Because a marriage is a legal contract.

Why do we need a legal contract to confirm our love for another?

andrewedmondson

@andrewedmondson - over 5 years ago

Many people have weddings without getting married.

Marriage is a protection for both parties and any children they might have. It has many implications, e.g. tax, inheritance.

Before you scrap legal marriage, you need to look at the implications to society.

On 19/04/2015 21:28, philipjohn wrote:

Because a marriage is a legal contract.

Why do we need a legal contract to confirm our love for another?

— Reply to this email directly or view it on GitHub https://github.com/openpolitics/manifesto/pull/331#issuecomment-94310686.

Andrew Edmondson

079 3450 8671 West Sussex Humanists http://www.westsussexhumanists.org.uk BHA logo http://www.humanism.org.uk/

PaulJRobinson

@PaulJRobinson - over 5 years ago

Whilst I'm tempted by @philipjohn's libertarian argument that "who the hell is the state to say whether or not my marriage is legit" we have to accept that marriage does have implications for the legal status of each party. We're not here (on this proposal at least) to discuss the rights and wrongs of whether or not marriage is/should be a legal contract - at the moment it is. And I think anyone from any group or body or religion should be able to get a licence to marry people. Like other commenters I'm not in favour of specifying 'Humanist' or 'Catholic' or anyone else. Let's keep it generic and open.

philipjohn

@philipjohn - over 5 years ago

It has many implications, e.g. tax, inheritance.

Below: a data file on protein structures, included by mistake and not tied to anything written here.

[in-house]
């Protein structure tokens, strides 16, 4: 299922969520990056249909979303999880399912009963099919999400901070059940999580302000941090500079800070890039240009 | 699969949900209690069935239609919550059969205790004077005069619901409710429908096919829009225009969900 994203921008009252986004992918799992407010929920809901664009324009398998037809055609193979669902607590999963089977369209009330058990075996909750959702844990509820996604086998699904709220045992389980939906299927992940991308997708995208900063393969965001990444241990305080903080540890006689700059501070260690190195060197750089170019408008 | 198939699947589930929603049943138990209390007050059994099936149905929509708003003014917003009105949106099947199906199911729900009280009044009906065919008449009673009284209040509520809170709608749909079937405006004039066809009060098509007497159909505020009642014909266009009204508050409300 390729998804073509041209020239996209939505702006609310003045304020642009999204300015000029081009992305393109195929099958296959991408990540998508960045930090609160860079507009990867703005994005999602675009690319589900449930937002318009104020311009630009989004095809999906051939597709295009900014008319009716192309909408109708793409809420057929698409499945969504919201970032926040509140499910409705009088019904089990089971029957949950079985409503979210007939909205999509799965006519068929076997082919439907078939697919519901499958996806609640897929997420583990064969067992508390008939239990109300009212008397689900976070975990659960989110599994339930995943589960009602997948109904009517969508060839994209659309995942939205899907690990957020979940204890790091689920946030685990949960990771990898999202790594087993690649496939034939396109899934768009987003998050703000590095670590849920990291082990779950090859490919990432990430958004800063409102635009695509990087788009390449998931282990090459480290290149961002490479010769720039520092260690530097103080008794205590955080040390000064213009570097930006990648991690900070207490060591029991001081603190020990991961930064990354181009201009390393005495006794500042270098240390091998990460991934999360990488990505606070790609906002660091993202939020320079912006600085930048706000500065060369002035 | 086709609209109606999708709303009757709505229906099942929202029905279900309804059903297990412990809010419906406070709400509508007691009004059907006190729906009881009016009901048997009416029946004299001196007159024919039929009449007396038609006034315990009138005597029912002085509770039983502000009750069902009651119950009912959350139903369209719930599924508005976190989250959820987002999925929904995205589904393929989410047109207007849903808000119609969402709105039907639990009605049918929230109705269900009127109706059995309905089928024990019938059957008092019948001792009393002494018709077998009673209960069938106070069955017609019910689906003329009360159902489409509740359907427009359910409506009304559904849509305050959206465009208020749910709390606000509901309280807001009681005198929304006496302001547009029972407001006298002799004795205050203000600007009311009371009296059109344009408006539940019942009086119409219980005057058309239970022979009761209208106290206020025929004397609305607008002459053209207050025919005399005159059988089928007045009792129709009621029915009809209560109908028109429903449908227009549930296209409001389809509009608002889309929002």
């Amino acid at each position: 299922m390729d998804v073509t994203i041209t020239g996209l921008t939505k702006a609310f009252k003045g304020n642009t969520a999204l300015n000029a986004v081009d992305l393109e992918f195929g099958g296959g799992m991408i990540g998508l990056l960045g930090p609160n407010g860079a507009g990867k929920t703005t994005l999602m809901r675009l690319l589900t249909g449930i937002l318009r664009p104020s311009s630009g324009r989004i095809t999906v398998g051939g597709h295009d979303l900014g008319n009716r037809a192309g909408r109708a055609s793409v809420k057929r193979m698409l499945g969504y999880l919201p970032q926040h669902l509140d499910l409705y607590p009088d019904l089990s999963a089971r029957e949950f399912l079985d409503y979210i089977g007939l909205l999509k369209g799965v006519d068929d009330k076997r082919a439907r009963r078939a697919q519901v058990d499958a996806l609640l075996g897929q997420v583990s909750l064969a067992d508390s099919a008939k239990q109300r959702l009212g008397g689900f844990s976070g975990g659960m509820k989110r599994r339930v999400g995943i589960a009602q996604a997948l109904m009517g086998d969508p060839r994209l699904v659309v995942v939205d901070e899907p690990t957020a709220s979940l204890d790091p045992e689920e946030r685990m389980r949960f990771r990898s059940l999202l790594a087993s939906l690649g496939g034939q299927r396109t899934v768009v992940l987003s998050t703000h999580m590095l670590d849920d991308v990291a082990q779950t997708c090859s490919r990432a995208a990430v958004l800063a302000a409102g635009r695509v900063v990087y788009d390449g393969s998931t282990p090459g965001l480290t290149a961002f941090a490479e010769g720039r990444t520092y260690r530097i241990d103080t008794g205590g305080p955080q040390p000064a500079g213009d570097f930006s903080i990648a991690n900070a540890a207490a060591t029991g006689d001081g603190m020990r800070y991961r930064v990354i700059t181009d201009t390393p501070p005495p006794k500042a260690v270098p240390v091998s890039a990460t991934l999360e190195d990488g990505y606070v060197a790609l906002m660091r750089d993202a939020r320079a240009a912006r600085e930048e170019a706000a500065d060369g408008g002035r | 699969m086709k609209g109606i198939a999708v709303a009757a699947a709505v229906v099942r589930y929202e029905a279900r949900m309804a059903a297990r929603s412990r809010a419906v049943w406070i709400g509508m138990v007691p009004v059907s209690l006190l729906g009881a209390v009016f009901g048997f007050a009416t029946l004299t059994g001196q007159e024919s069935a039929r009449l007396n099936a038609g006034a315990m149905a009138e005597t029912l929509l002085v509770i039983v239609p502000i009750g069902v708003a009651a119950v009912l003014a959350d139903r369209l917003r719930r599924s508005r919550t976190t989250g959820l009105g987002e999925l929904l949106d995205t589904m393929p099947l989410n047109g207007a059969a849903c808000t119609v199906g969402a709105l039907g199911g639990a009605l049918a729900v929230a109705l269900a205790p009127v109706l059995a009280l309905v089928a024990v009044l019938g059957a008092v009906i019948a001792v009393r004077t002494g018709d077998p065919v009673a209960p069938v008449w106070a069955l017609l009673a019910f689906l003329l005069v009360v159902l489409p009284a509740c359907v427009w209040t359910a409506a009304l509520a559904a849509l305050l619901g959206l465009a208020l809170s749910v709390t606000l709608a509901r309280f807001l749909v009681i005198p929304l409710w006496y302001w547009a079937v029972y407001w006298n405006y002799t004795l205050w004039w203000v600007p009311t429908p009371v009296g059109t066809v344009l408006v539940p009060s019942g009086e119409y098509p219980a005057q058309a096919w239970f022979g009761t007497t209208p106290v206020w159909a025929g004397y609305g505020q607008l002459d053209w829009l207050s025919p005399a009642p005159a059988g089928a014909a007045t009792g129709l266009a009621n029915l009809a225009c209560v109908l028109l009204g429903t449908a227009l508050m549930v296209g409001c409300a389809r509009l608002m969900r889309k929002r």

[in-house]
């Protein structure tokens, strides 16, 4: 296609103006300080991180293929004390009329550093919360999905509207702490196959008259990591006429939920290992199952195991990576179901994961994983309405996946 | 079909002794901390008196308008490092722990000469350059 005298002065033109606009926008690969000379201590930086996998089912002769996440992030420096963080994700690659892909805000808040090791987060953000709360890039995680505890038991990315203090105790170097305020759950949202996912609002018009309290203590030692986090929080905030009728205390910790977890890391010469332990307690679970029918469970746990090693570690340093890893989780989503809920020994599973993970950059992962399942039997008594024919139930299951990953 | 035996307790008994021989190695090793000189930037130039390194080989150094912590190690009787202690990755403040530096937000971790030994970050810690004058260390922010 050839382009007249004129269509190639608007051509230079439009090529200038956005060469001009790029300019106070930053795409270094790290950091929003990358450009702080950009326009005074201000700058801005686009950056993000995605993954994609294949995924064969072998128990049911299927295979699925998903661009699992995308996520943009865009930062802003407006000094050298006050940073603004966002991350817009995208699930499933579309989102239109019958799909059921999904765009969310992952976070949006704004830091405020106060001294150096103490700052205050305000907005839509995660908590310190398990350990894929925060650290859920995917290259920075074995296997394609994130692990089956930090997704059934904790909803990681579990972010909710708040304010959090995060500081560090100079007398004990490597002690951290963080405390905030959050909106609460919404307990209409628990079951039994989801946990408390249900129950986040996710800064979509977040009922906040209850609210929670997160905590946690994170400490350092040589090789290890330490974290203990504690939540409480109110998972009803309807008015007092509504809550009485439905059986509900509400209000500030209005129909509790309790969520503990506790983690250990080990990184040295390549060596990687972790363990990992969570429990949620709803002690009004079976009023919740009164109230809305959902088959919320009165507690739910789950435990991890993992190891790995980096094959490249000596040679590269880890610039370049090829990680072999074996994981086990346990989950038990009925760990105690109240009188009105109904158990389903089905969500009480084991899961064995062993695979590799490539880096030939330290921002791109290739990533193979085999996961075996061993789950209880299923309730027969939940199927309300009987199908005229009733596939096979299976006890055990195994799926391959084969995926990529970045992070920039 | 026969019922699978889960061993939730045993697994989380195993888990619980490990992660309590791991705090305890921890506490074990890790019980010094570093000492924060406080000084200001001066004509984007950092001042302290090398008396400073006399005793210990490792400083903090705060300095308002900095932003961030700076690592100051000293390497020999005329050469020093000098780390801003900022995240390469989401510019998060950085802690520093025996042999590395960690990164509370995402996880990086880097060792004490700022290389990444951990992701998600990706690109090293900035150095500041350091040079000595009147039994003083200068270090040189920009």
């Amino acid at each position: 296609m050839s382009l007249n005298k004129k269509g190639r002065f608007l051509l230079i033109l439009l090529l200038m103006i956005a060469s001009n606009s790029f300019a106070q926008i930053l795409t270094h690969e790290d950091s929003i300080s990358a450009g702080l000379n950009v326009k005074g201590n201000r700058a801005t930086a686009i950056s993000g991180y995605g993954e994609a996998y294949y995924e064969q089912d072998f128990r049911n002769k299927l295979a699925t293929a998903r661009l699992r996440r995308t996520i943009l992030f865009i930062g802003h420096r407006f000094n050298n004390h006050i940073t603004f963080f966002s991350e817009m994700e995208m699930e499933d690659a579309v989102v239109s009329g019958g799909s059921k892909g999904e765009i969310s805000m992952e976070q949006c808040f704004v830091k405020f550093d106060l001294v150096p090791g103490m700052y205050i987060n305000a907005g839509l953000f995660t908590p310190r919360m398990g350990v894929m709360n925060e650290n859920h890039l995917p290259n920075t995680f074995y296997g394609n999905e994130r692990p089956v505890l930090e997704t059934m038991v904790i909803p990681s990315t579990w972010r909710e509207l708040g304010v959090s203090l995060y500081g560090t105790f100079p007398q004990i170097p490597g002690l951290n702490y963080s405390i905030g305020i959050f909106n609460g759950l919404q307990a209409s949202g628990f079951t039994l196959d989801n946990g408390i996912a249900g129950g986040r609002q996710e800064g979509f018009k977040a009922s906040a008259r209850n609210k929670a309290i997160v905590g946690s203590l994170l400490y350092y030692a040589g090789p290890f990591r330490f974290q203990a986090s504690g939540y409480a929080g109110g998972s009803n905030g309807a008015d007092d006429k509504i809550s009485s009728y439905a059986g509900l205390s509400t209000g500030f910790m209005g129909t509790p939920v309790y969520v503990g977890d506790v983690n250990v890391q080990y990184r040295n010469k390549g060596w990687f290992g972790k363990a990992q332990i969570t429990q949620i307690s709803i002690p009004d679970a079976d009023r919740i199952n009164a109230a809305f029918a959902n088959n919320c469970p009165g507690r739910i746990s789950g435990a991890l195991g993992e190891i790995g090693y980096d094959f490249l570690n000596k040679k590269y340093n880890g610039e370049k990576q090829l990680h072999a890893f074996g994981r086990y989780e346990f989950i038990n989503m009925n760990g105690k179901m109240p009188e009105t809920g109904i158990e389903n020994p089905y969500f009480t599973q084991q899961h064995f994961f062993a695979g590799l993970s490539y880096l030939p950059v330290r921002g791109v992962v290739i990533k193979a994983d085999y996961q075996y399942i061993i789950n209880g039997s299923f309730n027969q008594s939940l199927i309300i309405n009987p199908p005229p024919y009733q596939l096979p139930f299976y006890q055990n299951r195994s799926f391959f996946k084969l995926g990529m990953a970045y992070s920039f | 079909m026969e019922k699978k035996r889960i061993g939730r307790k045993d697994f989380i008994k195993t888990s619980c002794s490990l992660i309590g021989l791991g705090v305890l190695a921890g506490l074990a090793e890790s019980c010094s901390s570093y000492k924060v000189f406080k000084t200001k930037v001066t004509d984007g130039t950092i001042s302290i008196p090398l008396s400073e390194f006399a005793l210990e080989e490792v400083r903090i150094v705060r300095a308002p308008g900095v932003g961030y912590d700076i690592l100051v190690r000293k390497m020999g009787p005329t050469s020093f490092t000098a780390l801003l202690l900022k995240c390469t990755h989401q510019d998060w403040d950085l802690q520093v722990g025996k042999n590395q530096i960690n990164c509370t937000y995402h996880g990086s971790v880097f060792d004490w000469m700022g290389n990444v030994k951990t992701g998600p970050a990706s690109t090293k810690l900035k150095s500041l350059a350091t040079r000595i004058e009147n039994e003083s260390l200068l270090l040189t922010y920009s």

marriage does have implications for the legal status of each party

Because the state makes it so.

We're not here (on this proposal at least) to discuss the rights and wrongs of whether or not marriage is/should be a legal contract.

I'd contest that - this proposal is suggesting adding to a situation where the state is imposing conditions on people based on tradition. We can either add to that, or reject that as illiberal. I'm suggesting we should reject this proposal and instead do something far more liberal and radical.

Floppy

@Floppy - over 5 years ago

Can I suggest something here? There is clear support and no real reason to not make humanist marriage legal. We are falling into the same trap here that the government did that by aiming for the perfect redefinition of who can perform marriages, and deny the good and easy fix. I think we can accept this, and then work on a wider redefinition later. 👍 from me on that basis.

yellowgopher

@yellowgopher - over 5 years ago

Yep, on balance, I agree. 👍 Hopefully it can be redefined into a more "all emcompassing" policy later.